Before he died in March, Pulitzer prize-winning journalist Alex Tizon filed one final story to The Atlantic.
It was his first-hand account of the life of a woman who lived with his family for more than five decades.
Her name was Eudocia Tomas Pulido – “Lola” – and she was their slave.
The long-form piece describes how, from 18 years old until her death 56 years later, Lola was forced to serve Tizon’s family, first in the Philippines and then the United States, after she was gifted to his mother by his grandfather.
“No other word but slave encompassed the life she lived,” he writes.
“Her days began before everyone else woke and ended after we went to bed… My parents never paid her, and they scolded her constantly. She wasn’t kept in leg irons, but she might as well have been.”
It wasn’t until he was 11 that Tizon began to understand Lola’s status within his family, witnessing her daily abuse at the hands of his parents and later his stepfather:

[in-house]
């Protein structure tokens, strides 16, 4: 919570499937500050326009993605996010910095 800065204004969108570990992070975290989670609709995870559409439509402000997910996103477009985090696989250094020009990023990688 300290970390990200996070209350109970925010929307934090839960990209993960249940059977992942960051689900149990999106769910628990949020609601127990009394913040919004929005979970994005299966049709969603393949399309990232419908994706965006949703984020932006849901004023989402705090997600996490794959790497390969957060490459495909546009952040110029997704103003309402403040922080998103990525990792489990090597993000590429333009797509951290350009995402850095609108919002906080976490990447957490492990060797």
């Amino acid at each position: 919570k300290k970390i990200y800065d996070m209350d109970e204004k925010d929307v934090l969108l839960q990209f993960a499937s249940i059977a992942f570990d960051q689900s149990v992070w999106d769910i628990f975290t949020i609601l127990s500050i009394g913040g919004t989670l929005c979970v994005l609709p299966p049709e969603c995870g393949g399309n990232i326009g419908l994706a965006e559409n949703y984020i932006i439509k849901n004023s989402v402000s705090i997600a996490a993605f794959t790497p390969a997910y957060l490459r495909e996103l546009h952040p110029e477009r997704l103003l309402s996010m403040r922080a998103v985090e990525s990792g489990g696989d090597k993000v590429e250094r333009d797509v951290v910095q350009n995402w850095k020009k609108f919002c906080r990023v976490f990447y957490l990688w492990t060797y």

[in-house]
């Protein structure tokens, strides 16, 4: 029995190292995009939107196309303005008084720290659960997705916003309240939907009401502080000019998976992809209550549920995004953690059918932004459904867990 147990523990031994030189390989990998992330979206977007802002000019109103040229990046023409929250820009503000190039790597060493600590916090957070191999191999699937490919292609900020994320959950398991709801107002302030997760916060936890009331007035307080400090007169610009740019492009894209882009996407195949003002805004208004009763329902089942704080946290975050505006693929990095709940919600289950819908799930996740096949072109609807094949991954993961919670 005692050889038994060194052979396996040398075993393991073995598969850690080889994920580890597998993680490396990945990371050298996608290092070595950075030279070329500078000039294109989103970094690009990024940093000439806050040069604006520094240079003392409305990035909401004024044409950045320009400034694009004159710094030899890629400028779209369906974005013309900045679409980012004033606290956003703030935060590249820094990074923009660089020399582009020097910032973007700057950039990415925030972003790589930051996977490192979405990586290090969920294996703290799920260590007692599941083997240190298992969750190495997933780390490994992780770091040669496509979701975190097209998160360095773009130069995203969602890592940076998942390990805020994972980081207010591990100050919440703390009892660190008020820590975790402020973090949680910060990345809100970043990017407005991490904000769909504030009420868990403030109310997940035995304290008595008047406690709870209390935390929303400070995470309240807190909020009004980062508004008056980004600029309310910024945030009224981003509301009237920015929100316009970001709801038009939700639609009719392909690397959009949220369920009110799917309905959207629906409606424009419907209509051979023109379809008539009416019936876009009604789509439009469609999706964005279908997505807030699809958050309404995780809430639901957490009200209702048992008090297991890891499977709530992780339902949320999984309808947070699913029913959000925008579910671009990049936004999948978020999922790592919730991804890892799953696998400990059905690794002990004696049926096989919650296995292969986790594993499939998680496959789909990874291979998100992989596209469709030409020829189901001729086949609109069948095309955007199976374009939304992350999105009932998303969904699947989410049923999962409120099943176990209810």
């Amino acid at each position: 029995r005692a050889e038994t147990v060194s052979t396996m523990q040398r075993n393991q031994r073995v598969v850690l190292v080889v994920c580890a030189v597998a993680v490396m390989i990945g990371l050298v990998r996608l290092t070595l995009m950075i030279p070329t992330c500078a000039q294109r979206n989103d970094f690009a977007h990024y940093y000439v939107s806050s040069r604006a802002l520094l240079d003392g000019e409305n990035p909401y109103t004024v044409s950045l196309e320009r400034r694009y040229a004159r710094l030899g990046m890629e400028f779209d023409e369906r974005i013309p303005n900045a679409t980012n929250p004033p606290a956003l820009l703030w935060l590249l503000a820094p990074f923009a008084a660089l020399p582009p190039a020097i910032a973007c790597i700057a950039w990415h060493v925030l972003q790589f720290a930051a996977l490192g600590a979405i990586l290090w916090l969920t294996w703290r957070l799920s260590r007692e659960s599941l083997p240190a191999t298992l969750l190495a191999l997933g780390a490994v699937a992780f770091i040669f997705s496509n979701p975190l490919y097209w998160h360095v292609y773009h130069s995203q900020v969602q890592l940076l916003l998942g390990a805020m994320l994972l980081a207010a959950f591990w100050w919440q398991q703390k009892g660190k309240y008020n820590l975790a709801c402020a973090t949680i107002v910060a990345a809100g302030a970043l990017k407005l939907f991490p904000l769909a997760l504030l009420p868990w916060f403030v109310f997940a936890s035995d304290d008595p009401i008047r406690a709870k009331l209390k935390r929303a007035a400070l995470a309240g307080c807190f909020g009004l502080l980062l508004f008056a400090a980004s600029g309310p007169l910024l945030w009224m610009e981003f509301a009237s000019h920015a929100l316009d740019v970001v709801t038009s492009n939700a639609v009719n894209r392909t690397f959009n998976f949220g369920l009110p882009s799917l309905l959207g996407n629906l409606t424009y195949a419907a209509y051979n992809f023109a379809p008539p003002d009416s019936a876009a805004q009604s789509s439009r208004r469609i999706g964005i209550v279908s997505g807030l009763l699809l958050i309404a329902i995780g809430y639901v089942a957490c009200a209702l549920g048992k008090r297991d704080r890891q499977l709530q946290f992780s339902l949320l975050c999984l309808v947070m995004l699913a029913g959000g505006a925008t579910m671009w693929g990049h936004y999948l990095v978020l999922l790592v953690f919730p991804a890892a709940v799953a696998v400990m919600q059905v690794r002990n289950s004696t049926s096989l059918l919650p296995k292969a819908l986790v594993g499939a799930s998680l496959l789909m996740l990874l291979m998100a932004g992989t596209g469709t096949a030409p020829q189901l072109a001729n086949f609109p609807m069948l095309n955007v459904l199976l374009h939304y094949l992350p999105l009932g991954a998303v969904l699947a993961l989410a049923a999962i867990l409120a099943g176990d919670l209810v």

“So many nights, on my way to the bathroom, I’d spot her sleeping in a corner, slumped against a mound of laundry, her fingers clutching a garment she was in the middle of folding.”
As he grew older he says it took a kind of “mental surgery” to stop him hating his own mother for her despicable treatment of the woman she relied on in every sense and who, in many ways, was a second parent to him and his siblings.